ACTA: A Treaty by Any Other Name
Grab your pitchforks and torches, folks, it’s time once again for the internet to get angry! It was barely over a week ago that the web went dark in protest of SOPA and PIPA, evoking a grass roots movement unlike any other. Millions of angry citizens called, e-mailed, or petitioned their representatives to pull support from the two bills, and many did just that. So, alright! We win!
Well, actually, we don’t. Not yet, anyway. We may be an angry mob, but we’re also much less experienced down the rabbit hole of the political wonderland that our representatives call home. Allow me to introduce the Anti–Counterfeiting Trade Agreement. Imagine a version of SOPA or PIPA, agreed to on an international level.
Since it was made public by Wikileaks in 2008, there have been strong opponents of ACTA, but far fewer than the multitudes who railed against SOPA or PIPA. The best-known piece to have come out against ACTA is a 2010 letter signed by over 75 legal academics, including New York Law School’s own Professor David Johnson.
In recent weeks, a large number of online protestors came forward, begging the president not to sign ACTA, but turns out he had already signed it last October — (whoops! A little late guys!) — at a signing ceremony in Tokyo. Also in attendance and signing on: heads of state from Australia, Canada, Japan, Morocco, New Zealand, Singapore, and South Korea.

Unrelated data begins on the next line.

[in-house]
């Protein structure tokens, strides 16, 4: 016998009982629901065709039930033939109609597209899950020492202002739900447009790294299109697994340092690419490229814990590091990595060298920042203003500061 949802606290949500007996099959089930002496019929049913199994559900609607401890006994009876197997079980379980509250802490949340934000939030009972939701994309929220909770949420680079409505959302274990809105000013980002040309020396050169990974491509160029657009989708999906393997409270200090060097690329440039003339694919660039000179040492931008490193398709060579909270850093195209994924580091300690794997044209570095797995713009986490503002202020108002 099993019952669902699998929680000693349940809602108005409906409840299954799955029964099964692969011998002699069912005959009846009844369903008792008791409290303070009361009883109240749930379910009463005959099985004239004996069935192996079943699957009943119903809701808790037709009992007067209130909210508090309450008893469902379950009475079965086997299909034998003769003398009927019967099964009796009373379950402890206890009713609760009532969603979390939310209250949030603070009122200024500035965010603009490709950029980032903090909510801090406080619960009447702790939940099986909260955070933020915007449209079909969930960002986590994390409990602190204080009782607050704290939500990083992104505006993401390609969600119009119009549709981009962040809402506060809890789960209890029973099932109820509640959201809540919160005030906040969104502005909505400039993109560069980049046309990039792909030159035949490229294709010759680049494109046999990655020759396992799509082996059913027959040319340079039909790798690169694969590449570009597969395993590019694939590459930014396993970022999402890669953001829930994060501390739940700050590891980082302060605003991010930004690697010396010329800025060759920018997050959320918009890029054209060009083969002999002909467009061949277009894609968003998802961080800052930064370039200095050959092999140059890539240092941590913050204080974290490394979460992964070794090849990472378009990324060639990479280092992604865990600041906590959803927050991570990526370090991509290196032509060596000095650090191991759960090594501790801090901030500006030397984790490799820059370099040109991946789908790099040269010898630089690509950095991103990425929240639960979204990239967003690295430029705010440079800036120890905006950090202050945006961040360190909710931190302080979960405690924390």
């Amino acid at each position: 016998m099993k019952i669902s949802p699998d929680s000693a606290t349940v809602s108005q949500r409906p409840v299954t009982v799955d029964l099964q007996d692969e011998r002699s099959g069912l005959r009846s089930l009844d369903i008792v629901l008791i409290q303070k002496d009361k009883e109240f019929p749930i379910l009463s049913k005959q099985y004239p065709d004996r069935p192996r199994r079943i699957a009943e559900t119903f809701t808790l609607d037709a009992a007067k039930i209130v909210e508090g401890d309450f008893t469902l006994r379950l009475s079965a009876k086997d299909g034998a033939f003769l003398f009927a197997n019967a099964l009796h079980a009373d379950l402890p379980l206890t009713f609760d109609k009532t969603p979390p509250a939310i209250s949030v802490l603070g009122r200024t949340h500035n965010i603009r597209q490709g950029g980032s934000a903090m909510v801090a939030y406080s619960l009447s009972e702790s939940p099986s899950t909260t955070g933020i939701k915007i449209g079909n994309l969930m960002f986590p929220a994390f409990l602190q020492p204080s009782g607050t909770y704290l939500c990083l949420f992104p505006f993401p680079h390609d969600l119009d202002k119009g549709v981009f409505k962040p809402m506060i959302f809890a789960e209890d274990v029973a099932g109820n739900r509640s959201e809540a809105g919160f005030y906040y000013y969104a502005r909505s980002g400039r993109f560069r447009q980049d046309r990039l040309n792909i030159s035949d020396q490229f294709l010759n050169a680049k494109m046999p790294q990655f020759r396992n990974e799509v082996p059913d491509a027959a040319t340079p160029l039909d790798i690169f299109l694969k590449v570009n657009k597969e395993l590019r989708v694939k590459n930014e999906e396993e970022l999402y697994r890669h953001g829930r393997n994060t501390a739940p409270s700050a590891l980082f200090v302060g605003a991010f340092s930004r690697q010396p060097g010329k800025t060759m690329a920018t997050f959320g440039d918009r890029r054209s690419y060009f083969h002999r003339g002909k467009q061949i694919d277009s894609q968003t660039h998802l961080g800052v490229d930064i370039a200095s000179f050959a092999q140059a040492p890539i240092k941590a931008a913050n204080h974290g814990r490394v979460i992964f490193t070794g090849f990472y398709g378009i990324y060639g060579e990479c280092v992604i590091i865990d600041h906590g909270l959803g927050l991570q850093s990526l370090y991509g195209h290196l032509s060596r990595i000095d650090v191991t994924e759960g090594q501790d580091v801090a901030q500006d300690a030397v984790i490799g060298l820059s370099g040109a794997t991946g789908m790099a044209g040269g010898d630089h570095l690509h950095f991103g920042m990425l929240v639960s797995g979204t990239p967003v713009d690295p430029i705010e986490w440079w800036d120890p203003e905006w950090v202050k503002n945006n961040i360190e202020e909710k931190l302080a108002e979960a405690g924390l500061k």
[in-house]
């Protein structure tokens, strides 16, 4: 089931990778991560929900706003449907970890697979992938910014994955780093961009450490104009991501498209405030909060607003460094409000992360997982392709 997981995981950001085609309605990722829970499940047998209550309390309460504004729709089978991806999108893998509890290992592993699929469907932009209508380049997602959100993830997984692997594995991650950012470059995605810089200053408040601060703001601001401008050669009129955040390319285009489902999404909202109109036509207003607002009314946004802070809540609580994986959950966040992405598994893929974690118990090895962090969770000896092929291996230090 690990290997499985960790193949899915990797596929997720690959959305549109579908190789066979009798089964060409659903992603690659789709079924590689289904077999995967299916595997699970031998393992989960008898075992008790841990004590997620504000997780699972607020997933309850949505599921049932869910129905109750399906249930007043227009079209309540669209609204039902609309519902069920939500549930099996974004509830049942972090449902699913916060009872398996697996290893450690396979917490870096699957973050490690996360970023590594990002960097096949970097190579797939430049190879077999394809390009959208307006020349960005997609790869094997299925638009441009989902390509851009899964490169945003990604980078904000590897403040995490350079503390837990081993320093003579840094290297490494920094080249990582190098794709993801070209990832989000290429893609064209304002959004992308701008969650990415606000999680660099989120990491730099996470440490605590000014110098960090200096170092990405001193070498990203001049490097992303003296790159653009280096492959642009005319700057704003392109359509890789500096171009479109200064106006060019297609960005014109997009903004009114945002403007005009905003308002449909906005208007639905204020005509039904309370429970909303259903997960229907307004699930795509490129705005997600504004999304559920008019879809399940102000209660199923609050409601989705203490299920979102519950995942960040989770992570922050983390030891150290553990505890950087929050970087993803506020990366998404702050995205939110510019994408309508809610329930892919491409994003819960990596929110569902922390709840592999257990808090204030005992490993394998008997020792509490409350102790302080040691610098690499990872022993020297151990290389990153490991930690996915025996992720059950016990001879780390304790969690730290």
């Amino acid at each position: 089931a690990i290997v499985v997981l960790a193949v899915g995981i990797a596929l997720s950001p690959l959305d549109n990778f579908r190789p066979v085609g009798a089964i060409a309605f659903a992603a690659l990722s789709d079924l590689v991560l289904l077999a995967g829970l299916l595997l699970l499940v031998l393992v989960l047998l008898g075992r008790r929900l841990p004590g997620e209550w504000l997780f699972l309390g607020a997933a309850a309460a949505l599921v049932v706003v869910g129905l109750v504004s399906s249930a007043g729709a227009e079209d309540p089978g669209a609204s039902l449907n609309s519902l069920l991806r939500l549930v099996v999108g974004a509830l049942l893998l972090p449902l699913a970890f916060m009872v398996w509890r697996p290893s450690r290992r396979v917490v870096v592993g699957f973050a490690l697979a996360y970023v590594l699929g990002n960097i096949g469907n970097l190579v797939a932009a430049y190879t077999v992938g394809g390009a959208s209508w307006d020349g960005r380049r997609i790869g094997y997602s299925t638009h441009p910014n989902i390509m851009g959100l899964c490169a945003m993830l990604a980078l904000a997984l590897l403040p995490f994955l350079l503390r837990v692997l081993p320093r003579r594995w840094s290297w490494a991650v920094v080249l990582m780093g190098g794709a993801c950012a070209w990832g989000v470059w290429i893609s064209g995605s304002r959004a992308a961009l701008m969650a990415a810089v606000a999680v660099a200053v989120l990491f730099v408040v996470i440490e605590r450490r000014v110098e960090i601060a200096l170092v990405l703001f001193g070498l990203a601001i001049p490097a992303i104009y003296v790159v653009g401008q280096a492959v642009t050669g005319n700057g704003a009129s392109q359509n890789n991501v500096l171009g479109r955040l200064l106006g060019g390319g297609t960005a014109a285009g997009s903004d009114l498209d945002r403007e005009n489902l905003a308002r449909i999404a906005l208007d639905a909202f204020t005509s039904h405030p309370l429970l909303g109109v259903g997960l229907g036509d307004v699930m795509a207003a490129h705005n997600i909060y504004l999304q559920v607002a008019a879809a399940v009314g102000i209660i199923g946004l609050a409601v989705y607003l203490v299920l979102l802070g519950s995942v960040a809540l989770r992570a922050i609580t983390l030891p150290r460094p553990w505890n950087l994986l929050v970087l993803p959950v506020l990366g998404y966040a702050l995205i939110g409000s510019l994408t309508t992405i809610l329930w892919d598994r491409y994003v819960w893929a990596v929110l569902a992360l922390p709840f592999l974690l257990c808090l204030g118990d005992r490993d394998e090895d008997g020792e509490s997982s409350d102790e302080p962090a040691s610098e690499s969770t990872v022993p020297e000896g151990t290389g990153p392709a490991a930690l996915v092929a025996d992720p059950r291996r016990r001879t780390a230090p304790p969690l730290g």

In addition, as I’m writing this article, there are reports that ACTA was just ratified by 22 European nations with the rest expected to follow shortly. This has led to many large–scale protests (some Polish Parliament members even showed up in Guy Fawkes masks) throughout the continent.
With ACTA signed into law by President Obama, American protestors, realizing they were a little late to the protest party, claim, in effect, that the party ain’t over yet. Petitions and articles are cropping up, questioning the constitutionality of President Obama signing ACTA with no intention of letting Congress ratify it.
The issue comes down to this: Does President Obama need this “treaty” ratified by Congress as protestors claim, or is this an “executive agreement” within his power to sign into law as the administration claims? Plenty of opinions out there. (see here, here, and here). LASIS sticks to the facts.
First and foremost, let’s make sure we all understand the difference between an executive agreement and a treaty. Basically, an executive agreement can only be negotiated and entered into through the president’s authority (1) in foreign policy, (2) as commander-in-chief of the armed forces, (3) from a prior act of Congress, or (4) from a prior treaty. EA’s can trump state laws, but not federal laws. Treaties on the other hand, need to be ratified by Congress, and can change federal laws. Get it? Beautiful.
The first question we need to answer is, “Would ACTA change any federal laws?” If it does, it is clearly a treaty and would need to be ratified by Congress.
Article 1.2 of ACTA states: